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Compose a 1250 words essay on History AND IMPACT OF COMPUTING. Needs to be plagiarism free!Download file to see previous pages... 546). First Generation (1940-1955) Vacuum Tubes These first computers
Compose a 1250 words essay on History AND IMPACT OF COMPUTING. Needs to be plagiarism free!Download file to see previous pages...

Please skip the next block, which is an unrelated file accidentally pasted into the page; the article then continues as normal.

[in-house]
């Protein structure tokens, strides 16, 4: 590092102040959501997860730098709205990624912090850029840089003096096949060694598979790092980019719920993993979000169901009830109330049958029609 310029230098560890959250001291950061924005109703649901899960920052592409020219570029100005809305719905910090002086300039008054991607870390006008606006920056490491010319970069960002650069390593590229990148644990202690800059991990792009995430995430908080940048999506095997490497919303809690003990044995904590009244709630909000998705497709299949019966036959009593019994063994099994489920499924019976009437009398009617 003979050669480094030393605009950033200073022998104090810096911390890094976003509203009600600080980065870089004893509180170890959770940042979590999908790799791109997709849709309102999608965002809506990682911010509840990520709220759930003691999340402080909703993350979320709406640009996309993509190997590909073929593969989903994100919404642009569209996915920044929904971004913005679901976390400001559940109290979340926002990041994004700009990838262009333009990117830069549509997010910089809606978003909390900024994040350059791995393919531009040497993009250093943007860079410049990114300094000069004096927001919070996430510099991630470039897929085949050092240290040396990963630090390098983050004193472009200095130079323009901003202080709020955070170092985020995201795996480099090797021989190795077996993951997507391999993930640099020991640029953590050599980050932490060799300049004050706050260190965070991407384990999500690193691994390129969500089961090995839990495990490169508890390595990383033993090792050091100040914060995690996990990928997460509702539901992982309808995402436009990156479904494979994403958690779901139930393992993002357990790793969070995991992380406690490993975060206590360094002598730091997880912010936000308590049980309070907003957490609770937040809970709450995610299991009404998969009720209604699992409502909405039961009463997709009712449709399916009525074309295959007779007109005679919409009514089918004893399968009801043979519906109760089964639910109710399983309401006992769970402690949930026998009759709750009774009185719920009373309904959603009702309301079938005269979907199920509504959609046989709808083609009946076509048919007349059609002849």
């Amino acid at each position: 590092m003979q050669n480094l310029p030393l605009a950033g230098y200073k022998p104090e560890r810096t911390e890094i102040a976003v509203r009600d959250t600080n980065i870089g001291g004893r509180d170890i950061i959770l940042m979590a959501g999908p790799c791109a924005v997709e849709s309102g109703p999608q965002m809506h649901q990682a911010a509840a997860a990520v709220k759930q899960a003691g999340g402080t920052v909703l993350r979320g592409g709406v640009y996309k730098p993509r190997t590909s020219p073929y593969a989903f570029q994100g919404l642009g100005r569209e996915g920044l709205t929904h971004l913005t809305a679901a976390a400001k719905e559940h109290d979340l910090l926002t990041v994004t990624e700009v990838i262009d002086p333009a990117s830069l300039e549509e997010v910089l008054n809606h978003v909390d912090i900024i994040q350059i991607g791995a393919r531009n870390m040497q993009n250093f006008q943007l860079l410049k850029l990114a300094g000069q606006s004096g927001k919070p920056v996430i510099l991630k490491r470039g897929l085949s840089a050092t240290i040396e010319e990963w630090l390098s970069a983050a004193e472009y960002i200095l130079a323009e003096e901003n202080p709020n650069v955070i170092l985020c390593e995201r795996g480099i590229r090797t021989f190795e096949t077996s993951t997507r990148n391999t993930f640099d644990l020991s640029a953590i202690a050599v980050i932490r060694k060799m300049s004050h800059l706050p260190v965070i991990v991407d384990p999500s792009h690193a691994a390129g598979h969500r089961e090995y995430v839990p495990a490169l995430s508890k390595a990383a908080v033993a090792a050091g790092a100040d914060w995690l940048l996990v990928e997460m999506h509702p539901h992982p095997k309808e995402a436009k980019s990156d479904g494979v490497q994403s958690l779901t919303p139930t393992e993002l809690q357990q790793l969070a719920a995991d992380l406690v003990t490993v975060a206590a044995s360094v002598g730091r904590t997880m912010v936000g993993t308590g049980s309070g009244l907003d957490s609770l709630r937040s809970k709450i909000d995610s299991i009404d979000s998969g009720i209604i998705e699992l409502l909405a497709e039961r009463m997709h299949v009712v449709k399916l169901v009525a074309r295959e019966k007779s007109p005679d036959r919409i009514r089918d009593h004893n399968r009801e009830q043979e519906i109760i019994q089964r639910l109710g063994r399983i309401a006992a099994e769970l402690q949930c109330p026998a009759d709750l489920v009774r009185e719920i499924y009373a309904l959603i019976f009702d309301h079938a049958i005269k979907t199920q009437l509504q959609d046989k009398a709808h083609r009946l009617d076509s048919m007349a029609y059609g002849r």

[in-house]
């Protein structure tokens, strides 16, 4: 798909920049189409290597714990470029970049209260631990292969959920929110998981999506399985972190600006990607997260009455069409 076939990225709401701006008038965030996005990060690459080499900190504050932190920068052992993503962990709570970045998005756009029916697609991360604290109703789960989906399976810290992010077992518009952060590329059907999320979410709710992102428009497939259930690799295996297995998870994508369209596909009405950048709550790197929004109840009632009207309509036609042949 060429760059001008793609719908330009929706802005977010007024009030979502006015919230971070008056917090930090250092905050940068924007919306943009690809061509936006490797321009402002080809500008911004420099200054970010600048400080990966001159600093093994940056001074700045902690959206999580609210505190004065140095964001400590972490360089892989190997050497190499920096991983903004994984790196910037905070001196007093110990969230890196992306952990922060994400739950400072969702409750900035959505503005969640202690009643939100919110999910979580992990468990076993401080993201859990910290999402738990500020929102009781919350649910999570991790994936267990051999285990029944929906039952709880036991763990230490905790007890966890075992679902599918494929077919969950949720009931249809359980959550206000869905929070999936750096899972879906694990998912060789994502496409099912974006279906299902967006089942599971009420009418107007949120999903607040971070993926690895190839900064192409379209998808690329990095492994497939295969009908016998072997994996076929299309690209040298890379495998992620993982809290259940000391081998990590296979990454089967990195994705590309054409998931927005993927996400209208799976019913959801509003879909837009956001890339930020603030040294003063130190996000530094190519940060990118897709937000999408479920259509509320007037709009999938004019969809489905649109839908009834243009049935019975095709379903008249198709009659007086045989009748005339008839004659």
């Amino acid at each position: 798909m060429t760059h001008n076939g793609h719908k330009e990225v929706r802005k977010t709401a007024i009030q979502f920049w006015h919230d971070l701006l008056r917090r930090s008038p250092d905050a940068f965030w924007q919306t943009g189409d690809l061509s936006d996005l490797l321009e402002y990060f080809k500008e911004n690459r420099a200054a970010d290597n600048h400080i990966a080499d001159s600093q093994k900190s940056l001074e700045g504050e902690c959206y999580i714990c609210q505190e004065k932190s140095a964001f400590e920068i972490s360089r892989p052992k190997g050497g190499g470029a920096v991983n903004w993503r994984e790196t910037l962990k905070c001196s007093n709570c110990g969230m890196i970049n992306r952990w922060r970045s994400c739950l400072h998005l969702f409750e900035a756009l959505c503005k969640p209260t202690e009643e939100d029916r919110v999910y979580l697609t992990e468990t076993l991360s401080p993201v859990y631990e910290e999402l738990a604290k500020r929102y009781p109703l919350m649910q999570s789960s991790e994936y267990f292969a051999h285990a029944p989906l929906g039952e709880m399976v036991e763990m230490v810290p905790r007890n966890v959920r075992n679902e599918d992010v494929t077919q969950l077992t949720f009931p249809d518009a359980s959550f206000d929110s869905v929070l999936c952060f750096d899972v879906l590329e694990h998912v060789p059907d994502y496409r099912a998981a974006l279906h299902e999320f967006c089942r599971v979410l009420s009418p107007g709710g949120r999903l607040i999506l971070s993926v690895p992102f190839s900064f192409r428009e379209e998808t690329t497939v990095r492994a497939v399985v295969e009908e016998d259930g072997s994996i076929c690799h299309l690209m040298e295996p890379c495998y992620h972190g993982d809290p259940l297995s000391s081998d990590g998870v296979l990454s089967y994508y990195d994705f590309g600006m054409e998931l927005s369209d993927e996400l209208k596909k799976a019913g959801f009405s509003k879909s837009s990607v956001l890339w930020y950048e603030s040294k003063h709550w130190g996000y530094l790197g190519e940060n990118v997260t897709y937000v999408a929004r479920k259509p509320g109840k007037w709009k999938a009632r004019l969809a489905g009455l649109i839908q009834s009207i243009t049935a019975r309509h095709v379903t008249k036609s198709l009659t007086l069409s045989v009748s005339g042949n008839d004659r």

546). First Generation (1940-1955) Vacuum Tubes These first computers utilized vacuum tubes in their circuitry and their memories comprised of magnetic drums. These first computers were often massive, taking a lot of space. They were expensive to run and, in addition to consuming enormous amounts of electricity these computers generated immense heat, which often led to their malfunctions. The first generation computers depended on machine code language. a low-level programming language only understood by computers, to execute their operations, and hence they were able to solve a single problem at a time. The computers input used paper tapes and punched cards while their output was presented on printouts. ENIAC and UNIVAC computers are some of the first generation computing gadgets. The UNIVAC was the earliest commercial computer distributed to a business client, the United States Bureau of Census in 1951. Second Generation (1955-1963) Transistor Computers In the succeeding generation of computers, transistors replaced vacuum tubes in the computers circuitry. Transistors were initially invented in 1947 but received minimal use in computers until late 1950s. Transistors were far more superior compared to vacuum tubes, allowing the computers to be smaller, cheaper, faster, reliable, and with increased energy efficiency as compared their former generation predecessors. Although the transistors also generated plenty of heat which exposes the computers to the damage, they were a significant improvement in comparison to the vacuum tubes. The second generation computers also used the punched cards for their input and printouts as their outputs. The second generation computers shifted from obscure binary machine code language to symbolic, an assembly language that allows programmers to stipulate instructions in the form of words. FORTRAN, COBOL, and other High-level Programming language were also under developed during this period. These were the first computers which stored instructions in their memories, which had also moved from magnetic drums to magnetic core technology. The initial computers in this generation were meant for the atomic energy industries. Third Generation (1964-1970) Integrated Circuits Computers Integrated Circuits (ICs) development was the essential characteristic of the third generation computers. Miniaturized transistors were installed on silicon semiconductor chips, which increased efficiency and speed of computers. The third generation computers interacted with their users through monitors and keyboards interfaced through an operating system instead of the printouts and punch cards. These new features allowed the computers to run different applications at the same time with an inner program which monitored the memory. The third generation computers became handy to a mass of the audience since they were cheaper and smaller than their predecessors. Fourth Generation (1970- Present) The fourth generation computers were brought by the development of microprocessors. Microprocessors allowed thousands of integrated circuits to be built on a single silicon chip. A device that consumed the whole room in the first generation computers could be now developed on the palm of a hand.